Tragedies brought out the best in us in 2014

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2014Oh boy, what a year we’ve just had.

But not just in how many big events there were or how many well known people died across the globe.

In 2014 it became clear that there are no longer local events. Well, there are, but because most of us seven billion humans are connected in one way or another thanks to technology, events that resonate are also now international.

The Sydney siege for example was unfolding for those suspenseful 17 hours on screens around the planet, from Melbourne to Minsk.

Same for the three airline tragedies, including the latest one just a few days ago in which more than 150 people perished.

And of course pretty much the whole world will watch Sydney’s New Year’s Eve fireworks on the harbour on their TVs or iphones and laptops.

So no matter which tiny piece of planet Earth you call home 2014 has been a big year.

The internet era came of age during the past 12 months, as big local events became international ones thanks to the explosive growth of social media.

It’s so hard to think there was a time when it took 24 hours or even 24 days for news from one end of the planet to reach the other side.

But in so many ways, the incredible connectivity across the globe, as well as with those who live next door, down the street or a suburb or two away, has had a positive side effect.

It has made local connections even more important than ever, and by that I mean the actual person to person get togethers, not the virtual world we seem to live in most of the time these days.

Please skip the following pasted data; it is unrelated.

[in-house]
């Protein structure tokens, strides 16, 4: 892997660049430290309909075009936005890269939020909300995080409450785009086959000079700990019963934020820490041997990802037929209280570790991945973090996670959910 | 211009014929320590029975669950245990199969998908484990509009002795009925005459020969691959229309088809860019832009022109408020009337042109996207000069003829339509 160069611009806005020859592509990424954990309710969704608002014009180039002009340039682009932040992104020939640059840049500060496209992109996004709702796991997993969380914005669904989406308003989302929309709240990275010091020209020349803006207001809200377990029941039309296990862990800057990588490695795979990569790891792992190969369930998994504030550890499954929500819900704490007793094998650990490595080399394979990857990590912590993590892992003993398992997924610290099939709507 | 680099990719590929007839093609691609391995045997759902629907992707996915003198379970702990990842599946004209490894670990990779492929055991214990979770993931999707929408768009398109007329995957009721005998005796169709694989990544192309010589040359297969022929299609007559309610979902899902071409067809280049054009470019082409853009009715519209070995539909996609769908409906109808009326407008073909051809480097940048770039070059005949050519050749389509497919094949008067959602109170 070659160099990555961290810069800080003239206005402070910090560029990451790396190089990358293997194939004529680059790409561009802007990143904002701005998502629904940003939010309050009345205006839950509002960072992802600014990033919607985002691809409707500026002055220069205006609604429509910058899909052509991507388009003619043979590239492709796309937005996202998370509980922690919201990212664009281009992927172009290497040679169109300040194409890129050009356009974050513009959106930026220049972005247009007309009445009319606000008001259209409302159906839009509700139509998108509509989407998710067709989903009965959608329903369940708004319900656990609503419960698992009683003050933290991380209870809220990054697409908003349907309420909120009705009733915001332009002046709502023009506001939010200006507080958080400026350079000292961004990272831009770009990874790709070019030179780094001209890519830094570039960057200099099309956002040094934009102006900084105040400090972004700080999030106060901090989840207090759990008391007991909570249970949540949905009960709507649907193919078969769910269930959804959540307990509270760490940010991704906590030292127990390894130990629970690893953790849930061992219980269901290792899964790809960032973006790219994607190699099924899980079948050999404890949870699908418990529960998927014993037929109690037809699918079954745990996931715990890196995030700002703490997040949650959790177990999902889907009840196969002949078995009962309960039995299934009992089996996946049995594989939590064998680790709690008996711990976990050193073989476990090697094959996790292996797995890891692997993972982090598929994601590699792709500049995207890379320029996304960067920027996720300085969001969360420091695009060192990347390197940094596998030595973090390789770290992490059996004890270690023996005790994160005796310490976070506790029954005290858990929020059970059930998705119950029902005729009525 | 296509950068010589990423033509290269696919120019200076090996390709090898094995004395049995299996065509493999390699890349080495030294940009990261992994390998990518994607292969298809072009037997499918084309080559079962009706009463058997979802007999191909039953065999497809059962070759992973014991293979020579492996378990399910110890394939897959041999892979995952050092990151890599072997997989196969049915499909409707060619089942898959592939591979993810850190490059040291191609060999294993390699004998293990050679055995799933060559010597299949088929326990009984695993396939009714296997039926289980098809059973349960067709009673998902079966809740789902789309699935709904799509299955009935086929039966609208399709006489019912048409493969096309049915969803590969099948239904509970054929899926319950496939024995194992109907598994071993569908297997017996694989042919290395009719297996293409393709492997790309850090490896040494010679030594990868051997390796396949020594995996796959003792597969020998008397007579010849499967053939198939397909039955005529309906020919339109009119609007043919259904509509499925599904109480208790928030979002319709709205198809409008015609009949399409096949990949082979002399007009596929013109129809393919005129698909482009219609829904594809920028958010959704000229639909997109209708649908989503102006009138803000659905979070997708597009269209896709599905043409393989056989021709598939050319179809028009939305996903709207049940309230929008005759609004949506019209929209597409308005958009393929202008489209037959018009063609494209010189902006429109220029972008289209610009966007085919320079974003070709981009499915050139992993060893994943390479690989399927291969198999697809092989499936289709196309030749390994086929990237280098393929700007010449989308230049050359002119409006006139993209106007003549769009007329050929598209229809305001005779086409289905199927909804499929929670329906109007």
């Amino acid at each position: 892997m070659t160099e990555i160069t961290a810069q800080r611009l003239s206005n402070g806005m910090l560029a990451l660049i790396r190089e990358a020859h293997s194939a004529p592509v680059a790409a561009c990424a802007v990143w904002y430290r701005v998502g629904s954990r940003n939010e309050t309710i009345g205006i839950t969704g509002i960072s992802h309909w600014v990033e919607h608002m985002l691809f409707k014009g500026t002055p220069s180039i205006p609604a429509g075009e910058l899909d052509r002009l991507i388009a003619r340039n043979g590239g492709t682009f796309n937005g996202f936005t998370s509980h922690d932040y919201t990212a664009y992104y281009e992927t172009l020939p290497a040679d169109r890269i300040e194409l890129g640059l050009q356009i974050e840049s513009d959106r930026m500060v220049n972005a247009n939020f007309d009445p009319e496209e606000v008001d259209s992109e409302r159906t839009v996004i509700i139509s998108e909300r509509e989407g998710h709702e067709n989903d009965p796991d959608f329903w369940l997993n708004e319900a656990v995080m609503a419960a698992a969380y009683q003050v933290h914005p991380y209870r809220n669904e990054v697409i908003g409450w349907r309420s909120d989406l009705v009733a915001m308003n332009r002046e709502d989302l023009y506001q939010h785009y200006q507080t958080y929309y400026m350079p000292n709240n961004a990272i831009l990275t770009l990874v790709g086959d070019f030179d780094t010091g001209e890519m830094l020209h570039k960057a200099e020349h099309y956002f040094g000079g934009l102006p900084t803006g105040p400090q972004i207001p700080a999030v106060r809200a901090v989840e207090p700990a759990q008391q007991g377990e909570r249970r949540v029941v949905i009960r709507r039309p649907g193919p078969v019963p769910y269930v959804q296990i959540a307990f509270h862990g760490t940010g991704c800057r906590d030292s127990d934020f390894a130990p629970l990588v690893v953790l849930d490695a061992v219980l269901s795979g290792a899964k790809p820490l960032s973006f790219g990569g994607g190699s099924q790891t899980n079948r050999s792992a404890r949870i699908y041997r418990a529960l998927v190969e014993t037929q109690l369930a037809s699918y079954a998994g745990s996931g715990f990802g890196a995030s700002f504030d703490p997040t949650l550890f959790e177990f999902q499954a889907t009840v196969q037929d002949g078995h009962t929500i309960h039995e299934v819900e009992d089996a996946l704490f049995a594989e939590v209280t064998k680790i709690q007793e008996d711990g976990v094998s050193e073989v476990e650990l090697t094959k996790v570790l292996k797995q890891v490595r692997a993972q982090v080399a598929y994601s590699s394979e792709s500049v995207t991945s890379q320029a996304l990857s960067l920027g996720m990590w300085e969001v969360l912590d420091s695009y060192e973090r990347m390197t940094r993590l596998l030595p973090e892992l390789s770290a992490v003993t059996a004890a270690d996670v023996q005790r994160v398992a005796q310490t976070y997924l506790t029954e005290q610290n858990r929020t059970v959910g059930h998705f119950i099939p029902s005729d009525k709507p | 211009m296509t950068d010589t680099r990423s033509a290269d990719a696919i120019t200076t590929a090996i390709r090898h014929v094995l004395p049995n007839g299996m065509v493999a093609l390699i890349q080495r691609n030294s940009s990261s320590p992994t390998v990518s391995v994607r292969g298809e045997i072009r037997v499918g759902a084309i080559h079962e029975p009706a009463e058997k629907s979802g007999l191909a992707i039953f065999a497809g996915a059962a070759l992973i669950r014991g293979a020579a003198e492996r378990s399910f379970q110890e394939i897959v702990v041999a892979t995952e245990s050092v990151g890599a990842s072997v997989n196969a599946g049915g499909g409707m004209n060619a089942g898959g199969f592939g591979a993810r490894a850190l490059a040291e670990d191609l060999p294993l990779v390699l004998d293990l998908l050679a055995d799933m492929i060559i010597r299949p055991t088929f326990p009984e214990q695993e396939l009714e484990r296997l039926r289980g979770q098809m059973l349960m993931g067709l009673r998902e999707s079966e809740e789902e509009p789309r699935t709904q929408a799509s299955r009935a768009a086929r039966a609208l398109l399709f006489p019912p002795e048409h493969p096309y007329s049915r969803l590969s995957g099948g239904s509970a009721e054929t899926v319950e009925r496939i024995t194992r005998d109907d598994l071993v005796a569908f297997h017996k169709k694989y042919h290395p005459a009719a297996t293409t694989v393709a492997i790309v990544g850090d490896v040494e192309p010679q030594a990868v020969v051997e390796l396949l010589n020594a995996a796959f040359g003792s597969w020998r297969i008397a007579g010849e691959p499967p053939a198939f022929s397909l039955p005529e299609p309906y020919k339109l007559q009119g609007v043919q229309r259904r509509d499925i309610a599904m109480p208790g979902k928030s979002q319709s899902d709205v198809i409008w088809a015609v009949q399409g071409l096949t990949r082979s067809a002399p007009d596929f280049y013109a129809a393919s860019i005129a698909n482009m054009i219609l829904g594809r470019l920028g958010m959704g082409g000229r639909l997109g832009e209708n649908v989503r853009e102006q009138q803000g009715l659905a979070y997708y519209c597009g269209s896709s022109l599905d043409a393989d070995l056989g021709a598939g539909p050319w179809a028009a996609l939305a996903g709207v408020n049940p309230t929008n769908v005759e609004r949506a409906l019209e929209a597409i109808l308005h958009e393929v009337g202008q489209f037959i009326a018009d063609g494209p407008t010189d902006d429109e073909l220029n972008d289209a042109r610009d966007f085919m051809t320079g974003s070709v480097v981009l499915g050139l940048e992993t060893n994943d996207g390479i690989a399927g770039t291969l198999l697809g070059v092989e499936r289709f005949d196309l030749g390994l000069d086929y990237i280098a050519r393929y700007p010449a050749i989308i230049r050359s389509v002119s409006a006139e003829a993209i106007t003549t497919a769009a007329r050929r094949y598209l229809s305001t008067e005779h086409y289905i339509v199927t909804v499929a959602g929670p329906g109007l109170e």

And it was local tragedies – at Martin Place where barrister Katrina Dawson and cafe manager Tori Johnson died, and the SCG where Phillip Hughes received that fatal blow to the head, which brought the best out of all of us.

The incredible flower tribute at Martin Place and the outpouring of grief for Hughes by people who did not even follow cricket was humanity at its best.

And then #illridewithyou received world wide praise for a wonderfully Australian approach towards our Muslim brothers and sisters.

This was recognition that the vast majority of local Muslims are hard working, law abiding Australians who detest terrorists as much as anyone else.

So there you have it, the human comedy may be getting its act together at last, with a little help from its friends in cyber space.

Can we go one bit better in 2015?

I reckon we can, so let’s do it, people.

Happy New Year.


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